Spin Cycle

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ALBANY -- Legislative leaders and Gov. Andrew M. Cuomo are struggling to minimize the impact of the Common Core’s tougher standards as used to evaluate teachers without losing hundreds of millions of dollars in federal aid, Assembly Speaker Sheldon Silver said Wednesday.

“The rollout of the Common Core was, what should I say? Wasn’t appropriate,” Silver said with two days left in the legislative session. He said leaders are trying to deal with the consequences now.

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“We dealt with them for students, how do you deal with them for teachers, who are supposed to be evaluated based on student performance which, now, student performance doesn’t count?” Silver said.

The state has already postponed the scores under Common Core testing so that students won’t be hurt by failures. The Legislature agreed not to include those scores for transcripts of students in grade 3 through 8 through 2018. Schools can't use the scores as the sole way to determine student placement.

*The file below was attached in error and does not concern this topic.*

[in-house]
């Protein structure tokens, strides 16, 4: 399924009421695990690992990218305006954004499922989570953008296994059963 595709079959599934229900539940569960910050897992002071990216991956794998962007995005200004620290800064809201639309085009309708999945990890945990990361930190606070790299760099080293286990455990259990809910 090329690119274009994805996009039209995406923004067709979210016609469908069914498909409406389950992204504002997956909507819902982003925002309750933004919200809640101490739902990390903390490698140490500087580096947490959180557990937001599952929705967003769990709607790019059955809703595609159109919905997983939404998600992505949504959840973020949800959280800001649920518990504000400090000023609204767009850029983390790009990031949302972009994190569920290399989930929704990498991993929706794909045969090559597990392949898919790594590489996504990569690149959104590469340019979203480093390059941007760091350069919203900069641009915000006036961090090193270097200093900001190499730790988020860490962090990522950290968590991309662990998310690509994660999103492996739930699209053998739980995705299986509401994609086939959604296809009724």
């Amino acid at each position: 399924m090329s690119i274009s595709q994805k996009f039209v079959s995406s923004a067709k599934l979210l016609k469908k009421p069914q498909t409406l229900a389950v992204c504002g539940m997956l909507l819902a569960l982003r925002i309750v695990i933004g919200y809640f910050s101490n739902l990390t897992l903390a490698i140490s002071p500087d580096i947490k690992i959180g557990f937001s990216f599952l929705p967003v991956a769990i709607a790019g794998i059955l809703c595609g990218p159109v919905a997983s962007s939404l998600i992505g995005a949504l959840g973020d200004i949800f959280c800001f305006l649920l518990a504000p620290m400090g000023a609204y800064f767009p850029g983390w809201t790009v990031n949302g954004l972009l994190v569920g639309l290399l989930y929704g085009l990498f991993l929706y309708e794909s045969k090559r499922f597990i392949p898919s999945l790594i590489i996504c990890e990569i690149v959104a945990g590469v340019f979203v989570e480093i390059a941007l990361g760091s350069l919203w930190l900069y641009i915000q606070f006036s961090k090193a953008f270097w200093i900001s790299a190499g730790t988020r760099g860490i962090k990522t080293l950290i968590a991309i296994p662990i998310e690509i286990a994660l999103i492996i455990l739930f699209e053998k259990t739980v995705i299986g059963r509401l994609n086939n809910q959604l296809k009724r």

But 20 percent of a teacher’s job evaluation -- which can lead to merit pay, better assignments or dismissal -- may be based on student performance under the Common Core. The state’s introduction of the tougher, national standards into public schools was met with outrage by some parents and teachers who saw even good students failed.

That protest prompted quick political action in Albany, but now is hampered by what could be the loss of hundreds of millions of dollars in federal aid. The aid was part of the Obama administration’s Race to the Top competitive program to entice states into making education reforms to improve instruction, accountability and make students more competitive with counterparts in other countries.

“That’s part of it,” Silver said, “how we stay within federal guidelines, continue to keep federal money, and yet deal with the reality that the roll out of Common Core was flawed.”

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The issue is one of the thorniest for legislative leaders and Cuomo now negotiating the final pieces of legislation in the 2014 session, which is scheduled to end Thursday.

“It would be illogical to say I see the inaccuracy for students and the potential harm, but not for teachers,” Cuomo said in a recent interview on public radio’s “Capitol Pressroom. “